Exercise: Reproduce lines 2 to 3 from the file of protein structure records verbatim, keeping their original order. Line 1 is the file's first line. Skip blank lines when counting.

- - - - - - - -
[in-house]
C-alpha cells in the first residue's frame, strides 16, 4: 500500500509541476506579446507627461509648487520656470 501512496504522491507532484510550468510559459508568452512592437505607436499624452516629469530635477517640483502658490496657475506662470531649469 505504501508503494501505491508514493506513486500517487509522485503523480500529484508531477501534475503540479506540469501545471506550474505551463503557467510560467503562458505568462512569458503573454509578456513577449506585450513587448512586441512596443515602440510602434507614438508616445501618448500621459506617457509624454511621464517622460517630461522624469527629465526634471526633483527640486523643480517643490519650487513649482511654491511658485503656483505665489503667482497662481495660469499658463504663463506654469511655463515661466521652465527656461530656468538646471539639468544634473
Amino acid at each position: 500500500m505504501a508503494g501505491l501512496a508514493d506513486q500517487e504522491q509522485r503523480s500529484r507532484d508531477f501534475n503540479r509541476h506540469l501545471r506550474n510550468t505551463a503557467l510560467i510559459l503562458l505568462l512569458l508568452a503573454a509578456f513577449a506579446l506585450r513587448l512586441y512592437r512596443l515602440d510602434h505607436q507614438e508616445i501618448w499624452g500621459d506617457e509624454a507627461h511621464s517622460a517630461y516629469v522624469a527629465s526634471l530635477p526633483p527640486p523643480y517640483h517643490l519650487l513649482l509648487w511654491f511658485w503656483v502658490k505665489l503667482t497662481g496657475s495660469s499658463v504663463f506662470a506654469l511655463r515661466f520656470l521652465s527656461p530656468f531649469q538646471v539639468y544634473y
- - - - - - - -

C-alpha cells in the first residue's frame, strides 16, 4: 500500500509541476506579446507627461509648487520656470 501512496504522491507532484510550468510559459508568452512592437505607436499624452516629469530635477517640483502658490496657475506662470531649469 505504501508503494501505491508514493506513486500517487509522485503523480500529484508531477501534475503540479506540469501545471506550474505551463503557467510560467503562458505568462512569458503573454509578456513577449506585450513587448512586441512596443515602440510602434507614438508616445501618448500621459506617457509624454511621464517622460517630461522624469527629465526634471526633483527640486523643480517643490519650487513649482511654491511658485503656483505665489503667482497662481495660469499658463504663463506654469511655463515661466521652465527656461530656468538646471539639468544634473
Amino acid at each position: 500500500m505504501a508503494g501505491l501512496a508514493d506513486q500517487e504522491q509522485r503523480s500529484r507532484d508531477f501534475n503540479r509541476h506540469l501545471r506550474n510550468t505551463a503557467l510560467i510559459l503562458l505568462l512569458l508568452a503573454a509578456f513577449a506579446l506585450r513587448l512586441y512592437r512596443l515602440d510602434h505607436q507614438e508616445i501618448w499624452g500621459d506617457e509624454a507627461h511621464s517622460a517630461y516629469v522624469a527629465s526634471l530635477p526633483p527640486p523643480y517640483h517643490l519650487l513649482l509648487w511654491f511658485w503656483v502658490k505665489l503667482t497662481g496657475s495660469s499658463v504663463f506662470a506654469l511655463r515661466f520656470l521652465s527656461p530656468f531649469q538646471v539639468y544634473y